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Steven Spielberg turned 65 this past Sunday, closing out one of the busiest years of his long and storied career. In 2011 alone he produced "Super 8" and was the executive producer on "Transformers: Dark of the Moon," "Cowboys & Aliens" and "Real Steel," along with the television shows "Falling Skies" and "Terra Nova." And if that weren't enough, he also directed two films which are being released only five days apart: "The Adventures of Tintin" and "War Horse."
Spielberg has had the rights to make a movie out of the classic "Tintin" comic book series by Hergé for nearly 30 years, but it wasn't until he partnered up with "Lord of the Rings" director Peter Jackson that he was able to make the project a reality. With Jackson as a producer, Spielberg made his first-ever animated film utilizing motion capture technology — the same process used to create Gollum in the "Rings" trilogy. This allowed actors Jamie Bell, Andy Serkis and Daniel Craig to bring the comic characters to life, and it gave Spielberg the biggest technological challenge he's faced since the first "Jurassic Park."
The resulting movie is a globe-hopping mystery — complete with pirate ships, sea planes, and motorcycle chases — that uses cutting-edge 3D computer graphics to present a classic adventure tale. I was able to speak to the three-time Oscar winner about "Tintin," and he explained how he adapted his filmmaking process and how his relationship with Peter Jackson mirrored that of the movie's main characters.
Matt McDaniel: I would imagine that one of the great things about working in film is that there is always something new to explore, and "Tintin" had the most new elements of any project you have had in a while, isn't it?
Steven Spielberg: Not since "Jurassic Park," where we had the first leading characters in a movie were digital. That was the first time that had ever been done. I don't think I have gotten involved in technology as critical to the success of a story, not since "Jurassic Park,"
MM: Now, is there an intimidation factor going in that, or just an excitement level?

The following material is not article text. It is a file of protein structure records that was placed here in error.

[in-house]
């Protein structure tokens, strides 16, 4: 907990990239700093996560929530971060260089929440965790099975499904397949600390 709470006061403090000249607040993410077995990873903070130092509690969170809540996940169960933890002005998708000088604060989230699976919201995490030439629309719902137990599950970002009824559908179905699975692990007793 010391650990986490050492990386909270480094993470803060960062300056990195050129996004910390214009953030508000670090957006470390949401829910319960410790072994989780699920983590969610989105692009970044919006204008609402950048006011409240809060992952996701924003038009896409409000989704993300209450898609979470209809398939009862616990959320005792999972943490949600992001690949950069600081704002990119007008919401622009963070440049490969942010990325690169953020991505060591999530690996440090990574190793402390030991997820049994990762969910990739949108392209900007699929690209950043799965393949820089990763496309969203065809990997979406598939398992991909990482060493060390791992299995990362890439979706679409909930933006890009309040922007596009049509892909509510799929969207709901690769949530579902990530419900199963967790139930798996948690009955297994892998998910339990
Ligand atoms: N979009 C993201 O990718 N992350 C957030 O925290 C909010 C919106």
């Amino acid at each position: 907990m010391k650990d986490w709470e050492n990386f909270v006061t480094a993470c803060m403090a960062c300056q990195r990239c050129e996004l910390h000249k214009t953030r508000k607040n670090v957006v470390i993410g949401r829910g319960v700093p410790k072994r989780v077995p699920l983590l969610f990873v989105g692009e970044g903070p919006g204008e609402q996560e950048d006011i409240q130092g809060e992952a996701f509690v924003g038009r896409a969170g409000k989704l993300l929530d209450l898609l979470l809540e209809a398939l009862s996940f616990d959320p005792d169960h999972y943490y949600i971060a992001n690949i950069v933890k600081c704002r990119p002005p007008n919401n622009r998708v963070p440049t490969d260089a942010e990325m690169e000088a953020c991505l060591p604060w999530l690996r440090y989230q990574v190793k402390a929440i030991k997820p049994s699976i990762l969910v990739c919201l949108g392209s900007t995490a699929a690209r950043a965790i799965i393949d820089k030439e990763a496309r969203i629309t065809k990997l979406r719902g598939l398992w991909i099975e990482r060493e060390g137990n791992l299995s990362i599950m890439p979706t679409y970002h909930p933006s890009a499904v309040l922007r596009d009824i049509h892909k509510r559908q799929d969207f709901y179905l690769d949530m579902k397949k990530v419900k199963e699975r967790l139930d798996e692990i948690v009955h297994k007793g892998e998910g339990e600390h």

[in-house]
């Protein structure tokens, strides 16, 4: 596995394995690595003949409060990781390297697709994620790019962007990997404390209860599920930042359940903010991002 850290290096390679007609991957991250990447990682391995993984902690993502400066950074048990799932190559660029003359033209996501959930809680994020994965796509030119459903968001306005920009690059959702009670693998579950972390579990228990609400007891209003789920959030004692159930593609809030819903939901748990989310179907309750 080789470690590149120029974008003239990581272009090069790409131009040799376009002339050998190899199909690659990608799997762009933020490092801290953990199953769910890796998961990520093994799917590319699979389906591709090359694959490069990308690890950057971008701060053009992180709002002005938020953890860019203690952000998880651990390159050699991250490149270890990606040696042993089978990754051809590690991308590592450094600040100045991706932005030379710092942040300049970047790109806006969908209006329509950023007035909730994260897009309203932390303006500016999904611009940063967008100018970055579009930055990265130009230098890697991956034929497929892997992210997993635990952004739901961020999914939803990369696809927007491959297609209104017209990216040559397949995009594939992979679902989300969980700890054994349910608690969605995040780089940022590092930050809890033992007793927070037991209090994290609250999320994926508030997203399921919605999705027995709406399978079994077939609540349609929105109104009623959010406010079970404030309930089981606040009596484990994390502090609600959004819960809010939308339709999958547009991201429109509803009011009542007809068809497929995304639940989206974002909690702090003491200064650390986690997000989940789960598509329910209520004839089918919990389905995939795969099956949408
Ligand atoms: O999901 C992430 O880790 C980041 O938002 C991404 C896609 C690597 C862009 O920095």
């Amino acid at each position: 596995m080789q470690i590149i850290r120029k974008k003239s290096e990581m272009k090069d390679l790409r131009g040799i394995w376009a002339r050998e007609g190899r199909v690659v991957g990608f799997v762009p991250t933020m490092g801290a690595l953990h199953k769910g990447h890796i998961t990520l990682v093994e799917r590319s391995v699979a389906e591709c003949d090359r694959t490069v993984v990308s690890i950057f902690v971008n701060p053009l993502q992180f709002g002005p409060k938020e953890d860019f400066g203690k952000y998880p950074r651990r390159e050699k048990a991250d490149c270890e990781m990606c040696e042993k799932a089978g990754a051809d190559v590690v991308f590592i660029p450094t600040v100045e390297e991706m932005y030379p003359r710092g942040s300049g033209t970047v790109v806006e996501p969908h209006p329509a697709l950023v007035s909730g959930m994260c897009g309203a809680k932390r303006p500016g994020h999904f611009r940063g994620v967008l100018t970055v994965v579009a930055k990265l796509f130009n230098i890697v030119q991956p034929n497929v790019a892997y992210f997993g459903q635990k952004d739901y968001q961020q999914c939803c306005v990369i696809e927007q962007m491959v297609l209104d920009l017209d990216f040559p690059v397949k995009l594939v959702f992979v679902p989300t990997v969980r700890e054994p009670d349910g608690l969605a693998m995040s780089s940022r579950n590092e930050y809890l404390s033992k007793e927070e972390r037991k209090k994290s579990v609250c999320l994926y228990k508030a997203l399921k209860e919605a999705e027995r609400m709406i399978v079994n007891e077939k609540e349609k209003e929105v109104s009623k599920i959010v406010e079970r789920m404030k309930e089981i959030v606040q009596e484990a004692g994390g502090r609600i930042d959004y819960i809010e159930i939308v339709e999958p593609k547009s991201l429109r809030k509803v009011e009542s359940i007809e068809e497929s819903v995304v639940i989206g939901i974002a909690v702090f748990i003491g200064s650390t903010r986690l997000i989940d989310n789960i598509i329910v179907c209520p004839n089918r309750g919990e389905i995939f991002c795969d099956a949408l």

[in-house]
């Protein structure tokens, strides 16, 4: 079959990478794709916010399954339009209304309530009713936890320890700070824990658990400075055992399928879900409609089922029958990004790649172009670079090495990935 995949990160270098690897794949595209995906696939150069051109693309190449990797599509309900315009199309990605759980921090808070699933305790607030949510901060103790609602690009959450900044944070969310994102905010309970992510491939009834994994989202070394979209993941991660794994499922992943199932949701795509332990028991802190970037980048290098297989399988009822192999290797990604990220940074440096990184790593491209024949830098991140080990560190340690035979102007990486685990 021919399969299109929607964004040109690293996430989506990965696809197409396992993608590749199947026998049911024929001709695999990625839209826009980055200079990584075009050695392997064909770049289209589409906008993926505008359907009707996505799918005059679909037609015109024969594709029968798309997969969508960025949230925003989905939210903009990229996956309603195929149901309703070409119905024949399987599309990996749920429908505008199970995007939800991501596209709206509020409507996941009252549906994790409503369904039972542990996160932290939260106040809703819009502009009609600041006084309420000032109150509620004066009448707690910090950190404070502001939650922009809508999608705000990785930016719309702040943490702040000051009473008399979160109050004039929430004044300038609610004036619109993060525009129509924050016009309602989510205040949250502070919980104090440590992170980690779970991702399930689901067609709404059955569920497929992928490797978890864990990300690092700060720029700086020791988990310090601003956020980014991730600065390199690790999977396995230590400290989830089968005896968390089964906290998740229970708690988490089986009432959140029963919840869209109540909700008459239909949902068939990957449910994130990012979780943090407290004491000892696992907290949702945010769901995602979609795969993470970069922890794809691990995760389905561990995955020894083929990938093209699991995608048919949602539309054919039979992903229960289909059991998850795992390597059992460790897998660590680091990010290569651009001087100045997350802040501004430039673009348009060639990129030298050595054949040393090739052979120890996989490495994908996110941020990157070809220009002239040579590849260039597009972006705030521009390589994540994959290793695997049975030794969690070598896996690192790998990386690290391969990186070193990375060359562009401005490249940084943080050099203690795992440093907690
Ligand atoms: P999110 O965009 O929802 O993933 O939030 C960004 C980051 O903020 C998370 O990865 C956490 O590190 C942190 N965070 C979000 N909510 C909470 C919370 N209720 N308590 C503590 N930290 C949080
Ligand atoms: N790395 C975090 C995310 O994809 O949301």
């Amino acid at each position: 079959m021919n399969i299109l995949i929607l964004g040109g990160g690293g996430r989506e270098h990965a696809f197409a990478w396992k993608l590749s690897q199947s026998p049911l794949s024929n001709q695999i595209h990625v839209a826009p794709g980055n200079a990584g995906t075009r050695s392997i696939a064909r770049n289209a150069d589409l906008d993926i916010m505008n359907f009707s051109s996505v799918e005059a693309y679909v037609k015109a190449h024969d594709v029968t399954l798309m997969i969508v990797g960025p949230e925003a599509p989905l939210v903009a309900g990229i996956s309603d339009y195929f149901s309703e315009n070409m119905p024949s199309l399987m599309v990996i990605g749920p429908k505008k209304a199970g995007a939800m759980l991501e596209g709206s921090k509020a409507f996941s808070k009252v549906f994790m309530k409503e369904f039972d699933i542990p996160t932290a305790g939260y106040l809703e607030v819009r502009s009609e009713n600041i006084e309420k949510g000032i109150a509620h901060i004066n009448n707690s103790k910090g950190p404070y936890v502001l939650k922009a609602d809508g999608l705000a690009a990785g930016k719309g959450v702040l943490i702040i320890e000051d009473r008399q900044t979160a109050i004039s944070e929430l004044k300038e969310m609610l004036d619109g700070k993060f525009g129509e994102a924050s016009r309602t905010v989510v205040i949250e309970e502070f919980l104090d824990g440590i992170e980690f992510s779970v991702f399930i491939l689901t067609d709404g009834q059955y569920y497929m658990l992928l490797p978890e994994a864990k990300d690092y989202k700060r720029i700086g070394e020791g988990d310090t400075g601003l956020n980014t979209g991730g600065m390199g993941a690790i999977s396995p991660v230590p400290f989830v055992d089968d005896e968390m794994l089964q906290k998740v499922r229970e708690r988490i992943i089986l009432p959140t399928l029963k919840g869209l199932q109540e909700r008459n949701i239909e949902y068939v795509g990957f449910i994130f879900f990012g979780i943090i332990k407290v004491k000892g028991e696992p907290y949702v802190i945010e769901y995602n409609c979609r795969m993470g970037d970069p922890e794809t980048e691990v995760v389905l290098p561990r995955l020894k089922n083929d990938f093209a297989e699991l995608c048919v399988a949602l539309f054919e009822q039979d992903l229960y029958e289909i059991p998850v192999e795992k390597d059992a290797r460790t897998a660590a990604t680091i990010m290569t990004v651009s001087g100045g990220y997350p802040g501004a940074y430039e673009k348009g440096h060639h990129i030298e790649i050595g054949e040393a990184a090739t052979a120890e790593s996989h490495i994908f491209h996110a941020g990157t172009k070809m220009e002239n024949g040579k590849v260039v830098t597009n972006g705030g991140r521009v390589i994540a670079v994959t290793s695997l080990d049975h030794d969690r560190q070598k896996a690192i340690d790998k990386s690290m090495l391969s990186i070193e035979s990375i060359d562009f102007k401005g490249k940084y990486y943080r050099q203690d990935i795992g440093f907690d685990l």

SS: No, it's not intimidation. It's just sort of tempting the fates in order to do something way out of the box that I feel is the only appropriate medium in which to tell the story of "The Adventures of Tintin."
MM: When you are dealing with this sort of completely blank canvas in a world, how do you find the balance between the fantasy and the reality of it?
SS: Well, luckily with animation, fantasy is your friend. And the more fanciful and the more out of control the story seems to be reaching -- and reaching for laughs and reaching for a real buddy movie rapport between Tintin and Haddock, and reaching for a crazy series of flashbacks taking you back to the 17th Century -- I think all of these things go down more easily when the medium is an animated one and not a live action one.
MM: That being said, were there moments where you were on the motion capture set and thinking, "Man, I am glad I am not on a pirate ship or in the desert"?
SS: No, no, not at all, not at all, because it was a whole new challenge for me. So I never took what I was doing with "Tintin" and compared it to what I had done, let's say, a couple of years before, where I was on actual locations and shooting with real vehicles and be involved in a real chase.
I didn't compare the apples to the oranges. As long as I was working with oranges, I thought I might as well exclusively work in that genre and not even attempt to compare the fact that there is no fresh air, it's all air conditioning, and there is no sunlight anywhere to be found on a motion capture volume.